Four ways of solving quadratic equations worked examples

4 Responses

  1. Thank you for the ideas. My comments:

    1. Solving graphically: Who on earth would go on to plot the graph when the table has already revealed the solutions?

    2. Solving by factorising: Is only working in nice cases, like the one given.

    3. The quadratic formula: OK, but where did the formula come from?

    4. Completing the square: OK, but quite a bit of work that may go wrong.

    Now the main question: are the students given time to find ways to solve quadratic equations (and problems that want them to solve quadratic equations!)?

    Here are some other ways:

    In other words, go to WolframAlpha and type in “solve y = x^2 + 2x – 8”.

    The line of symmetry is x = -b/(2a) = -1 so y(-1+d) = 0 for a d.
    Find d: (-1+d)^2 + 2(-1+d) – 8 = 0
    d^2-9=0 so d = 3 or d = -3, so the roots are 2 and -4.

    Trial and error.

    With trial and error find a and b where y(a) and y(b) have different signs and then chop the interval a-b in two till you have the root till a reasonable accuracy.

    How was it done historically without the use of the algebaric language? How did the Babylonians do it? How did Cardano do it?

    There must be thousands other ways. Why not give the students time to find some of them?

    • Here is another way that works for this simple example.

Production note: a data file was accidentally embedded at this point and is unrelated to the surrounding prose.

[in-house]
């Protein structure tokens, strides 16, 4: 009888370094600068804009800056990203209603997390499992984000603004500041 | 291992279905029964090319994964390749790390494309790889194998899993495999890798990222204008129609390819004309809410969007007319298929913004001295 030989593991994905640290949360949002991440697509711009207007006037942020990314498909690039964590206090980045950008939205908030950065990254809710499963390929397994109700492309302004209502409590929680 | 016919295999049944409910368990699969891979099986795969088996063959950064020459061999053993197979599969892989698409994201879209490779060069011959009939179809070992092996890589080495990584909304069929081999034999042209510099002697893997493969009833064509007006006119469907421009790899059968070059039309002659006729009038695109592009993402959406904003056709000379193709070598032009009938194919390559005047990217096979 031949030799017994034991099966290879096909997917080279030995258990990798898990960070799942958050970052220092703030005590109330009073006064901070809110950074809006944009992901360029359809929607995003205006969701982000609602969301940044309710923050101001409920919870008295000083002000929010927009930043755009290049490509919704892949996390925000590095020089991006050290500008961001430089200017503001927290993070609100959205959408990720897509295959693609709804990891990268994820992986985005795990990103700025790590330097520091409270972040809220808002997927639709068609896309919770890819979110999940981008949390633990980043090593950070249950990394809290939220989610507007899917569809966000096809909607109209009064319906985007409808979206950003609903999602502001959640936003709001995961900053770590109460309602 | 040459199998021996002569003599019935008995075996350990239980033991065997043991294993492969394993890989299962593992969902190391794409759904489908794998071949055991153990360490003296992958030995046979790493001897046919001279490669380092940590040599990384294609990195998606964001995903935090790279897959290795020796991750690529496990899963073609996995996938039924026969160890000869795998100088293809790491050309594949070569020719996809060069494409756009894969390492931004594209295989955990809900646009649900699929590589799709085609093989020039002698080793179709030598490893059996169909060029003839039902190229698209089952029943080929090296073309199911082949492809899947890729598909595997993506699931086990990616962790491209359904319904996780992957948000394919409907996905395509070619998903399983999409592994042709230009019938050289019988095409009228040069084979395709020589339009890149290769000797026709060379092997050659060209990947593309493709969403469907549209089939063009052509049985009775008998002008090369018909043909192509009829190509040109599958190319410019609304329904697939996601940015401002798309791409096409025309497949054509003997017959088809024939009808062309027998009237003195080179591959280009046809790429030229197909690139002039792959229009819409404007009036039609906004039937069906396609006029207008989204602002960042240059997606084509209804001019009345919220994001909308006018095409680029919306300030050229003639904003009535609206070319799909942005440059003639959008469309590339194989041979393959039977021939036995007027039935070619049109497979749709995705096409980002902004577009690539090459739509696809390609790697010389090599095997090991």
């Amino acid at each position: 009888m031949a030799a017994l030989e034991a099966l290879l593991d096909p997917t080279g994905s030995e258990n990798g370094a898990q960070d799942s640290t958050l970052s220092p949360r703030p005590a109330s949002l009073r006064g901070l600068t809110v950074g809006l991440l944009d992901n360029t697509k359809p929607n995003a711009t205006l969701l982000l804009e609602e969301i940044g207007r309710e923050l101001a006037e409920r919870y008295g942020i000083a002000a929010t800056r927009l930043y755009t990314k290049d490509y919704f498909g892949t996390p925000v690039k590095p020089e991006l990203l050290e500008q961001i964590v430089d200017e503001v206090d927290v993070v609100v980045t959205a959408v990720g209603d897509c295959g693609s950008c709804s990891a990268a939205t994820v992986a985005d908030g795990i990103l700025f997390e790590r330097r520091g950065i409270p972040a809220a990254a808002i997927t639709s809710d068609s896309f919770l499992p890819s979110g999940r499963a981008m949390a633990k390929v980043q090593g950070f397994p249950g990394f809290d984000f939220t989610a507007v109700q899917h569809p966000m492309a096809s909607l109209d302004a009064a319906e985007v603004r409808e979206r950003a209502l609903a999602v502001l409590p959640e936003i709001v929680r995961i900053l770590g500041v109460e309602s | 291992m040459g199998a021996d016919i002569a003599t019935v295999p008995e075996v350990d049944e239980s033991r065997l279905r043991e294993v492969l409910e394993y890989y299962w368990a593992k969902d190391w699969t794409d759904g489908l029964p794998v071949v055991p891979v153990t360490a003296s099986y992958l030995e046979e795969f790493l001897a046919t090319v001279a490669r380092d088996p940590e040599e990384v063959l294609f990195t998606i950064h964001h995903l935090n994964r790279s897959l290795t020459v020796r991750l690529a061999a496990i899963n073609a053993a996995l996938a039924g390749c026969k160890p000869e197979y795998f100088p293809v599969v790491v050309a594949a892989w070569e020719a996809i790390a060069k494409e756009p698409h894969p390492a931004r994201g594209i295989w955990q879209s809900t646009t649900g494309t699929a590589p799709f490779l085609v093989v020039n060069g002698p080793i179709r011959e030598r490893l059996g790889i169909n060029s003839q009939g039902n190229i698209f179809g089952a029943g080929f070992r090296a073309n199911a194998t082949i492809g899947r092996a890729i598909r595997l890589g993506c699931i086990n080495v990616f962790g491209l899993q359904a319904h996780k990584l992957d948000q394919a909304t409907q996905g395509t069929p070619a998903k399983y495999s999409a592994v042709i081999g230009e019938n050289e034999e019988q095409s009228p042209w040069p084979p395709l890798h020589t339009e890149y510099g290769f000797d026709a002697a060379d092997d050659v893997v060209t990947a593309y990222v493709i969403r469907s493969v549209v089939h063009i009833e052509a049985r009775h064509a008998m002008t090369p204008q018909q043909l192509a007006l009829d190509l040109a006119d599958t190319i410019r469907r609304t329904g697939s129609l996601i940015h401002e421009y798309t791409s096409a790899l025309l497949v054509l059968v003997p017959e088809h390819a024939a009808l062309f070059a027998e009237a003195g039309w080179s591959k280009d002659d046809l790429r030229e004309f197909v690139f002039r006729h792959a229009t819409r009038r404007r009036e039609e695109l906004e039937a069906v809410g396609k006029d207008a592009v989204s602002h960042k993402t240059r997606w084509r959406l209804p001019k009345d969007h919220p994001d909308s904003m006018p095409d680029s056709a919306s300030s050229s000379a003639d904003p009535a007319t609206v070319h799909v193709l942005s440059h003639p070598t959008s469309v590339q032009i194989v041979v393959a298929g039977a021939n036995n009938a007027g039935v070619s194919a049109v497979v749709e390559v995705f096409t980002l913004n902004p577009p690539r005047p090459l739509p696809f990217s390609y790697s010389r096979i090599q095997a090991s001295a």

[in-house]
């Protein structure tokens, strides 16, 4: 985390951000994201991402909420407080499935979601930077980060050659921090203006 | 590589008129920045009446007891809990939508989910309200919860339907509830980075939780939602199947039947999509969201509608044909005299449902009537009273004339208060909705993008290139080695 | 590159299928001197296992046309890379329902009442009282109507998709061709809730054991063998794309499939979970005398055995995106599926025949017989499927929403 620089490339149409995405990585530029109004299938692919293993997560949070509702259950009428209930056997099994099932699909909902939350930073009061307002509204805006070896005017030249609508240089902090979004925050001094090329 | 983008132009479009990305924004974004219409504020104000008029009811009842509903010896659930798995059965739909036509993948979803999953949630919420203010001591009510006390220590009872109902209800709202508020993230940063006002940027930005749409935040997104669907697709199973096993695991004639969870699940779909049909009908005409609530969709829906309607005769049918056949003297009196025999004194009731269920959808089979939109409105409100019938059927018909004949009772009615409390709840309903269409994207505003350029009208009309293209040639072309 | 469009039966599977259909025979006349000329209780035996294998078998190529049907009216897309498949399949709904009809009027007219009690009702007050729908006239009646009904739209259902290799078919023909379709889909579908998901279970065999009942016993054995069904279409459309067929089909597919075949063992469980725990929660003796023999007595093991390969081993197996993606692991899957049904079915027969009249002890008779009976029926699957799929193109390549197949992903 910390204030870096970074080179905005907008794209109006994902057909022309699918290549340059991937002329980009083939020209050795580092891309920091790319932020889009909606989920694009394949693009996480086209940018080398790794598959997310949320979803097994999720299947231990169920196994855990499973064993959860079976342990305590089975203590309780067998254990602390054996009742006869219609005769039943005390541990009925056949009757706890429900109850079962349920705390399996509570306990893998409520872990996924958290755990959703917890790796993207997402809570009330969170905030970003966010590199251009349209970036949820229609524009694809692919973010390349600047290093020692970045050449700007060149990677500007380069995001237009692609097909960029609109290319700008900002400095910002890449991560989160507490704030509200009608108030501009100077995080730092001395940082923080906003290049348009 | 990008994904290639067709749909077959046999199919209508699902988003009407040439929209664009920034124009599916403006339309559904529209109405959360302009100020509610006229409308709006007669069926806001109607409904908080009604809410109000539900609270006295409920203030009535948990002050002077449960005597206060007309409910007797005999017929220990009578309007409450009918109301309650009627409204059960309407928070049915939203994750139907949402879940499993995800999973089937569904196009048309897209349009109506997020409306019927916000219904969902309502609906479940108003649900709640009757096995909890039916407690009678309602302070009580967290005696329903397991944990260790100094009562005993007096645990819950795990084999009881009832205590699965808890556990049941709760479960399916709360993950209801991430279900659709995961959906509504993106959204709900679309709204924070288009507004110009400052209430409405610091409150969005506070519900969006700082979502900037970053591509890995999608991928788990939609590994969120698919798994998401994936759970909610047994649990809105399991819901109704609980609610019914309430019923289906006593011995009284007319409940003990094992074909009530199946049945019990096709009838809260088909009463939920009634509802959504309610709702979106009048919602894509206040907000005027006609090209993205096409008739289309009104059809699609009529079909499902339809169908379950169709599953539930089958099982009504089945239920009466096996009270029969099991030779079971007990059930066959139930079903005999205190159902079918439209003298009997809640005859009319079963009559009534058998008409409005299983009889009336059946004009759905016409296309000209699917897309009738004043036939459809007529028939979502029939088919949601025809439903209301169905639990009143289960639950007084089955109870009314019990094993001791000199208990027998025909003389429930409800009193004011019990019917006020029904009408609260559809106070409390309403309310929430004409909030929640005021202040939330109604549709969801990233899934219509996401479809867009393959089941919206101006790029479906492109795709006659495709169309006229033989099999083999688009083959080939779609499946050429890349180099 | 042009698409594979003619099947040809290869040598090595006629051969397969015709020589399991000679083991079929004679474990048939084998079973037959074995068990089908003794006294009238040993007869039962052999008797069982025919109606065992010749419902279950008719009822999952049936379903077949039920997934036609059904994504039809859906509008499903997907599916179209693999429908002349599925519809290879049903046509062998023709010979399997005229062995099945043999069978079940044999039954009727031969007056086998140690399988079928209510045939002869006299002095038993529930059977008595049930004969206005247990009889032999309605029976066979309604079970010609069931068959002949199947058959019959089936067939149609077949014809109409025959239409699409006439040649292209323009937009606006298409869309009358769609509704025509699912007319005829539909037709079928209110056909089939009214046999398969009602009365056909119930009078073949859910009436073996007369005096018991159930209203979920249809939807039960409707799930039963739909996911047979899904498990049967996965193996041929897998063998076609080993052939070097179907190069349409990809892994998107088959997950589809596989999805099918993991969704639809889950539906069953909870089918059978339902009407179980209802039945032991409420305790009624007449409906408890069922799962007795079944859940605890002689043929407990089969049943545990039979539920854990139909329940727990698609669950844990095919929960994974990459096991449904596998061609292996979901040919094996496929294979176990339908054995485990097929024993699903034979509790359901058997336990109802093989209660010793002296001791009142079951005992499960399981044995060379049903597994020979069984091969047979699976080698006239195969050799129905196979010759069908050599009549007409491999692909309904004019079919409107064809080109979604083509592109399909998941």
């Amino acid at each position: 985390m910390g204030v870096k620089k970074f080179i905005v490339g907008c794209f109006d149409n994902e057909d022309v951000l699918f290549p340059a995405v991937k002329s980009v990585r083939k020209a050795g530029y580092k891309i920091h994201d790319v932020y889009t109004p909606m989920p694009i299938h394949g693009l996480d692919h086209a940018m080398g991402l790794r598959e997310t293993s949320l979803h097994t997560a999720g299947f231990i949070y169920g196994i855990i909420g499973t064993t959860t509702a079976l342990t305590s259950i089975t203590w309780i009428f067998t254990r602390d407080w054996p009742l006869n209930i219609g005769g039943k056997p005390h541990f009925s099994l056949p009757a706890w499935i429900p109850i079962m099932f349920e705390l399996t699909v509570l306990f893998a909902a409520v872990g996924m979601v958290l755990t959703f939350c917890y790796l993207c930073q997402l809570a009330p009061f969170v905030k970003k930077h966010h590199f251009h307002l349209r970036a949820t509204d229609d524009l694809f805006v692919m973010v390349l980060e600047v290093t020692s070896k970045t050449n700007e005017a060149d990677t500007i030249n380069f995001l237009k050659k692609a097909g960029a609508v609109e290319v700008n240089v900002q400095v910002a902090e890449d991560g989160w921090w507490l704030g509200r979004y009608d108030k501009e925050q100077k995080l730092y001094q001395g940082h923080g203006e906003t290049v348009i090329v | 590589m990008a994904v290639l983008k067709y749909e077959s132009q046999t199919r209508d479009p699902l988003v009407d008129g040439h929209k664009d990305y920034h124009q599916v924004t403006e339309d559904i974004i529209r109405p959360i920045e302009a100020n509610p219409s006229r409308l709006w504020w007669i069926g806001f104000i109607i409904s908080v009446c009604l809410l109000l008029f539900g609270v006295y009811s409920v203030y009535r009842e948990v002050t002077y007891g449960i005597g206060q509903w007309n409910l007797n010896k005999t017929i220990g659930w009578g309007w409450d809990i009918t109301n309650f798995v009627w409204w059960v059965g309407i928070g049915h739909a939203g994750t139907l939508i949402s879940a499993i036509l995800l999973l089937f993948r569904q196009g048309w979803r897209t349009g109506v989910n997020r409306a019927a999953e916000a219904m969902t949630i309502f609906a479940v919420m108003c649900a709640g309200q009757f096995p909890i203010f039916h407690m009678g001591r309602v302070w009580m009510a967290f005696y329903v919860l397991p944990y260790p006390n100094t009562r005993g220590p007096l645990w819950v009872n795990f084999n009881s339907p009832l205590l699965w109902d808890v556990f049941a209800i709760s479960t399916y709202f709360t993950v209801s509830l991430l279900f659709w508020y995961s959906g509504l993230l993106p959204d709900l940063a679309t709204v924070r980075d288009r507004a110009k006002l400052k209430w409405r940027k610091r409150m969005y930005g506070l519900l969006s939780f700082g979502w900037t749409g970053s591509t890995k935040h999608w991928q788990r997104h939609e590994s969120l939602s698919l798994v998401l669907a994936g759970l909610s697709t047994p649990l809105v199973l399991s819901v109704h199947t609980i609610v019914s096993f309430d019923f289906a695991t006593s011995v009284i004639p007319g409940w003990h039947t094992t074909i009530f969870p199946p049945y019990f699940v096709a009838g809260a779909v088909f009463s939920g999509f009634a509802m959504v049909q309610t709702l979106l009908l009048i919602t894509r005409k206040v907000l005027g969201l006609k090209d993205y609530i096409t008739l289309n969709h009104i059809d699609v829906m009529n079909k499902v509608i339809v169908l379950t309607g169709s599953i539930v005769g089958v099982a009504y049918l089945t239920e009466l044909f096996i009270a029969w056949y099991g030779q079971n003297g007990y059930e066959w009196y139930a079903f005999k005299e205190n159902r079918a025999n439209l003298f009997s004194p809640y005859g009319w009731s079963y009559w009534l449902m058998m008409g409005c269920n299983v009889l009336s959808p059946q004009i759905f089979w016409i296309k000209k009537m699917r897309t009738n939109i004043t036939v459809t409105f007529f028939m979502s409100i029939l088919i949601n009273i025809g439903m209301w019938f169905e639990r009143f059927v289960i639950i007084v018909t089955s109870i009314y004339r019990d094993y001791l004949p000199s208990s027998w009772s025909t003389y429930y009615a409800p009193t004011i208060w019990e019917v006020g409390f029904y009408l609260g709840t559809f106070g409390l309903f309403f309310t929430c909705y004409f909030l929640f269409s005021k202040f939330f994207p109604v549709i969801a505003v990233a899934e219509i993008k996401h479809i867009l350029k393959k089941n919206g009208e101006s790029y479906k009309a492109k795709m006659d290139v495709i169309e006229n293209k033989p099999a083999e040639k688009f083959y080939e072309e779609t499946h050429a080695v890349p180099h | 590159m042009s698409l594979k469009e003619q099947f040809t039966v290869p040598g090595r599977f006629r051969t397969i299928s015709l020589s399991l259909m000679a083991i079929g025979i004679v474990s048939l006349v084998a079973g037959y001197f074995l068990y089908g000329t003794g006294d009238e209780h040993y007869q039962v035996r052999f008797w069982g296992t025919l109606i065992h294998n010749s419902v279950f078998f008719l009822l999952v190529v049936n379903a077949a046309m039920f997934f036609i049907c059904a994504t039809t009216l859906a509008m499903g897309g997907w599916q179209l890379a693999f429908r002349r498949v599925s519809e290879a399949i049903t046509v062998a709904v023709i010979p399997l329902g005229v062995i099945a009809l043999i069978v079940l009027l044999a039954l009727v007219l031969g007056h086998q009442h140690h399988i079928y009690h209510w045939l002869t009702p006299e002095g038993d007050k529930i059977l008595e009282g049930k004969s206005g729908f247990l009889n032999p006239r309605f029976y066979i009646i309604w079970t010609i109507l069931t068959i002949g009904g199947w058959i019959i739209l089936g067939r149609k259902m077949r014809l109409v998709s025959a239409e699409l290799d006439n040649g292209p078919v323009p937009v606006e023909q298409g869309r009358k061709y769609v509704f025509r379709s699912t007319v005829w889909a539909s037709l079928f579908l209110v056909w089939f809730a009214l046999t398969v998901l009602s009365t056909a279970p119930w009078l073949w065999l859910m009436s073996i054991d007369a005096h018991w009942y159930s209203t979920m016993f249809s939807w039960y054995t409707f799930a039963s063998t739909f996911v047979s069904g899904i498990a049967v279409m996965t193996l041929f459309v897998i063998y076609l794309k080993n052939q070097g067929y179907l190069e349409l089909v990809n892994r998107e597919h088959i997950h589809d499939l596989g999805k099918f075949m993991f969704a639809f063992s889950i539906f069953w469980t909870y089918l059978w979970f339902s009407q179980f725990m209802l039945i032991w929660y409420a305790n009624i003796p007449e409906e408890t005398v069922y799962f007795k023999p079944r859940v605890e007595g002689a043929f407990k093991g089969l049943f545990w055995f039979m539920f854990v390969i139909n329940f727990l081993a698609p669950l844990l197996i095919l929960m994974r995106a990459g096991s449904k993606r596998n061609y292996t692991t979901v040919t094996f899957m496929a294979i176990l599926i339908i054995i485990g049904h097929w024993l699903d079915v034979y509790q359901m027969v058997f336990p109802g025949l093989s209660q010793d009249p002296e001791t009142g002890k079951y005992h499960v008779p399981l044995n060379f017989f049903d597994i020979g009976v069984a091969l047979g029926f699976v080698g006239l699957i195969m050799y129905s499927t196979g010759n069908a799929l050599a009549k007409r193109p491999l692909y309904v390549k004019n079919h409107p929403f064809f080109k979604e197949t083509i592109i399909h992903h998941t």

Heuristic: Try to solve the problem with a method that works on related problems.

      x^2 + 2x – 8 = 0
      x^2 + 2x = 8
      x * (x + 2) = 8
      So we are looking for two numbers that are 2 apart and whose product is 8.
      2 * 4 = 8 so x = 2
      (-4) * (-2) = 8 so x = -4

      When you try this method on ax^2 + bx + c = 0 you get
      x * (ax + b) = -c which is not too nice.

      However, if you ‘solve for x’ you get
      x = (-c) / (ax + b)
      which may be written as a recursive function
      x(n+1) = (-c) / (ax(n) + b)
      and may reach the answer for some starting values x(0) which the students can experiment with on a spreadsheet or a simple program, e.g. in Python.

  2. Ian VanderSchee says:

    In answer to the question, “where did the quadratic formula come from,” if you solve “ax^2 + bx + c = 0” by completing the square, you get the Quadratic Formula.

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